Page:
Here are a dozen tips to help seniors get the best caregiving in a facility – or, as the first tip explains, how to avoid having to go to one in the first place. Learn about these tips and encourage your clients’ families to embrace them, too.

  • Prevent hospitalizations and premature admission into a care facility by making sure seniors have enough supports in place at home and a professional care manager to troubleshoot issues.
  • Know the Patient/Resident Bill of Rights.
  • Learn how to be a bold advocate.
  • Be present and be present often.
  • Take pictures, document concerns and identify the person in leadership at a facility who can help improve care.
  • Know how to file complaints with the state if the facility cannot or will not improve their care.
  • Know the healthcare jargon.
  • Educate yourself on your client’s health condition. We often work with families on their dementia journey and have no idea what to expect as their loved one’s disease progresses.
  • Obtain consent to have a camera installed (not all facilities allow this, especially if it is a shared room).
  • Make sure your clients have all of their necessary documents in order and updated, and verify there are no gaps in their plan. This includes a power of attorney, living will, long-term care insurance policies, accounts, etc.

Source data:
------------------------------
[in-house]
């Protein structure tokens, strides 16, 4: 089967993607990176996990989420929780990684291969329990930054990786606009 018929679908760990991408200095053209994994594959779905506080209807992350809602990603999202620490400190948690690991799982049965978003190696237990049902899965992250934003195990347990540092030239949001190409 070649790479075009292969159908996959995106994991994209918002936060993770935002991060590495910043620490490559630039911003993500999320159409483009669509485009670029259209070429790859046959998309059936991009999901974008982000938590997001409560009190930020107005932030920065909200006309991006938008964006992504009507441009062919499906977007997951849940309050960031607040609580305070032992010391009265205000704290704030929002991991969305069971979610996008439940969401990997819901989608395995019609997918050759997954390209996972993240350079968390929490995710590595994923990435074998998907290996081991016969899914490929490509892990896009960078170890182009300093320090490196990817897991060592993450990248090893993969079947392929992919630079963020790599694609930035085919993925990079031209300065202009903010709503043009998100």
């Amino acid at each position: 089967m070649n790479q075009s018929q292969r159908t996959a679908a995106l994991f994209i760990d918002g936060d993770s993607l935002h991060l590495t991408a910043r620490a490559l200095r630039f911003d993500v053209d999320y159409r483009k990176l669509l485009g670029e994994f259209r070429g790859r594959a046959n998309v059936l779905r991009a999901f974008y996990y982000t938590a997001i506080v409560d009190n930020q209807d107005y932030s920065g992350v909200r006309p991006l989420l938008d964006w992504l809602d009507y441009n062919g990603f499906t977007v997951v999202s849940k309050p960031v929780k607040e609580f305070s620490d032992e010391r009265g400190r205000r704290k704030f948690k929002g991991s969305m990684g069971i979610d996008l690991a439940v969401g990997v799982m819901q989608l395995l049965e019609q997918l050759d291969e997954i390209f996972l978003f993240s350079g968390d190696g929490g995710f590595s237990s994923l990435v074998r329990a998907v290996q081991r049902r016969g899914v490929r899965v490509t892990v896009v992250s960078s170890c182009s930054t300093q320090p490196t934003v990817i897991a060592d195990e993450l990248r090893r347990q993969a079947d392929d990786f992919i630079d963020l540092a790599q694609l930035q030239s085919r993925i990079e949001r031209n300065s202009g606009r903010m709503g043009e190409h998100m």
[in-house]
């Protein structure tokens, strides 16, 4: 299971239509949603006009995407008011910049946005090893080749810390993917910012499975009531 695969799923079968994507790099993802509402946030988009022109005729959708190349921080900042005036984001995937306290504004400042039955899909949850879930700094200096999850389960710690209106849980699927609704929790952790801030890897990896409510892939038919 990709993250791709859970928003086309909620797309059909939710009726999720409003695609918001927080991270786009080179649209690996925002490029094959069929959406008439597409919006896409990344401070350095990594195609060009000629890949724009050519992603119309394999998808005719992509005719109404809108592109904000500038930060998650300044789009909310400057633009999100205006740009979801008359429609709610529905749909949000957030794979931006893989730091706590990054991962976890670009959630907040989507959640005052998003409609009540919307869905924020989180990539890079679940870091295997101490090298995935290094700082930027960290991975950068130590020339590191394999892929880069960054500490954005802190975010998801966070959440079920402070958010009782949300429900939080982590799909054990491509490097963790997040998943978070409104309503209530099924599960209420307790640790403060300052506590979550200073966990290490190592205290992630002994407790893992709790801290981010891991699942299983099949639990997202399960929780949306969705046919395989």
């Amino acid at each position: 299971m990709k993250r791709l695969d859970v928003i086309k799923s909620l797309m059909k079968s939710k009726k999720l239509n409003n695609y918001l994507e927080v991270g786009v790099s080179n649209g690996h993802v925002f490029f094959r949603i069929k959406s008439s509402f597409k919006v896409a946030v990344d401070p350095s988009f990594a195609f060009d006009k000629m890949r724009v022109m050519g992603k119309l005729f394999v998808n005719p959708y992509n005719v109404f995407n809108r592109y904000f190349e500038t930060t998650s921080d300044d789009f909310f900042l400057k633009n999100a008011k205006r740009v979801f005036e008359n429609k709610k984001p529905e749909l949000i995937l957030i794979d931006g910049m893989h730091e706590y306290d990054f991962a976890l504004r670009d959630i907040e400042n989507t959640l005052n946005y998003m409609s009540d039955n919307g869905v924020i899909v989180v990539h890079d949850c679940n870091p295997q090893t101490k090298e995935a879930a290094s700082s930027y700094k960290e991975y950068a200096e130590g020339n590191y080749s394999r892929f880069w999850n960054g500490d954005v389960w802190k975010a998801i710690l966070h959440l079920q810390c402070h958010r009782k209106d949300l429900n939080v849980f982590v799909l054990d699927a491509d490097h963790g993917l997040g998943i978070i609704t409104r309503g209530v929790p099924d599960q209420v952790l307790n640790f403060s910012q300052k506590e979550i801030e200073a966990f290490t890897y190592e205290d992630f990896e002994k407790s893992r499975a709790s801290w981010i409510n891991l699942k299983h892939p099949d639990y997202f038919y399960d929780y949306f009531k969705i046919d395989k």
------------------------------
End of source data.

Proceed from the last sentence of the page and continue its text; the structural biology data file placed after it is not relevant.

• Develop a relationship with the trusted contact/family so if you have concerns about your aging client, you can involve their family.
  • Hire a professional healthcare advocate. Although it’s an out-of-pocket expense, it can save seniors unnecessary hospitalizations and unnecessary/premature moves into a care facility — factors that can impact your clients’ assets under management. It can also prevent premature deaths.

Additional efforts

I also encourage you to become an Elder Planning Specialist. This ten-hour online course, offered through Plan4LifeNow and the Financial Planning Association, educates advisors on how to meet the changing needs of their aging clients. You can learn more about the initiative here and at Plan4LifeNow.com.

Finally, use a collaborative approach with caregiving experts and your clients’ other centers of influence instead of working in silos and hoping for the best for your clients. If we all started working together, our clients would have the best possible aging and caregiving journey.

Annalee Kruger is president of Care Right Inc. (a nationwide senior care planning/aging plan consultant and virtual patient advocate) and co-president of Plan4LifeNow (an education and financial planning consultancy teaching financial advisors to become Elder Planning Specialists). As a virtual and nationwide senior care planner and senior advocate, Annalee teaches advisors and families how to boldly advocate for their clients and loved ones. Her book, “The Invisible Patient: The Emotional, Financial, and Physical Toll on Family Caregivers,” is available on Amazon and Audible.